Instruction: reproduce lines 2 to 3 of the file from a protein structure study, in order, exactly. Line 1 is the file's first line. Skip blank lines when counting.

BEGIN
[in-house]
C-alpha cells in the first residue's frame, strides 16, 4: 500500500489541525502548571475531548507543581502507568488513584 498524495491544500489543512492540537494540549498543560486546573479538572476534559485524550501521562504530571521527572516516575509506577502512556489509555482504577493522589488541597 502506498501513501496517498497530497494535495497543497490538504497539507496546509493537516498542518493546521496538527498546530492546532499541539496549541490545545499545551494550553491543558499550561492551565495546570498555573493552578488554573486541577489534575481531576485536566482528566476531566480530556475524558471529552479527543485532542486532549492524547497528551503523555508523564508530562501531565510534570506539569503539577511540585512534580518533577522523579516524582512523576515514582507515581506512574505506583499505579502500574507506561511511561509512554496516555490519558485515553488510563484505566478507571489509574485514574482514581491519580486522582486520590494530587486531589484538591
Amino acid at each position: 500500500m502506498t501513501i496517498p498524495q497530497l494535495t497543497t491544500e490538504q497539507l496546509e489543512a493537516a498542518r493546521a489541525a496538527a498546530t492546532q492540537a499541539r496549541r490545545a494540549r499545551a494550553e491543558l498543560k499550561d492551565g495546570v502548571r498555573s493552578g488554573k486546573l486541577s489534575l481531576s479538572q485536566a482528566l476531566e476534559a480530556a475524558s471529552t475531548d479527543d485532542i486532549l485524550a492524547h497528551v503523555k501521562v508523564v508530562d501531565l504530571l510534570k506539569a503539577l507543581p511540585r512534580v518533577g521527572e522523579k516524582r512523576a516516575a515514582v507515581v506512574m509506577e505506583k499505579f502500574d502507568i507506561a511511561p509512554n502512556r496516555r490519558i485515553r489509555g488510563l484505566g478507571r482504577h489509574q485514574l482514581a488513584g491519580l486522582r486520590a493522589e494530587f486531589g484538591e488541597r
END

C-alpha cells in the first residue's frame, strides 16, 4: 500500500489541525502548571475531548507543581502507568488513584 498524495491544500489543512492540537494540549498543560486546573479538572476534559485524550501521562504530571521527572516516575509506577502512556489509555482504577493522589488541597 502506498501513501496517498497530497494535495497543497490538504497539507496546509493537516498542518493546521496538527498546530492546532499541539496549541490545545499545551494550553491543558499550561492551565495546570498555573493552578488554573486541577489534575481531576485536566482528566476531566480530556475524558471529552479527543485532542486532549492524547497528551503523555508523564508530562501531565510534570506539569503539577511540585512534580518533577522523579516524582512523576515514582507515581506512574505506583499505579502500574507506561511511561509512554496516555490519558485515553488510563484505566478507571489509574485514574482514581491519580486522582486520590494530587486531589484538591
Amino acid at each position: 500500500m502506498t501513501i496517498p498524495q497530497l494535495t497543497t491544500e490538504q497539507l496546509e489543512a493537516a498542518r493546521a489541525a496538527a498546530t492546532q492540537a499541539r496549541r490545545a494540549r499545551a494550553e491543558l498543560k499550561d492551565g495546570v502548571r498555573s493552578g488554573k486546573l486541577s489534575l481531576s479538572q485536566a482528566l476531566e476534559a480530556a475524558s471529552t475531548d479527543d485532542i486532549l485524550a492524547h497528551v503523555k501521562v508523564v508530562d501531565l504530571l510534570k506539569a503539577l507543581p511540585r512534580v518533577g521527572e522523579k516524582r512523576a516516575a515514582v507515581v506512574m509506577e505506583k499505579f502500574d502507568i507506561a511511561p509512554n502512556r496516555r490519558i485515553r489509555g488510563l484505566g478507571r482504577h489509574q485514574l482514581a488513584g491519580l486522582r486520590a493522589e494530587f486531589g484538591e488541597r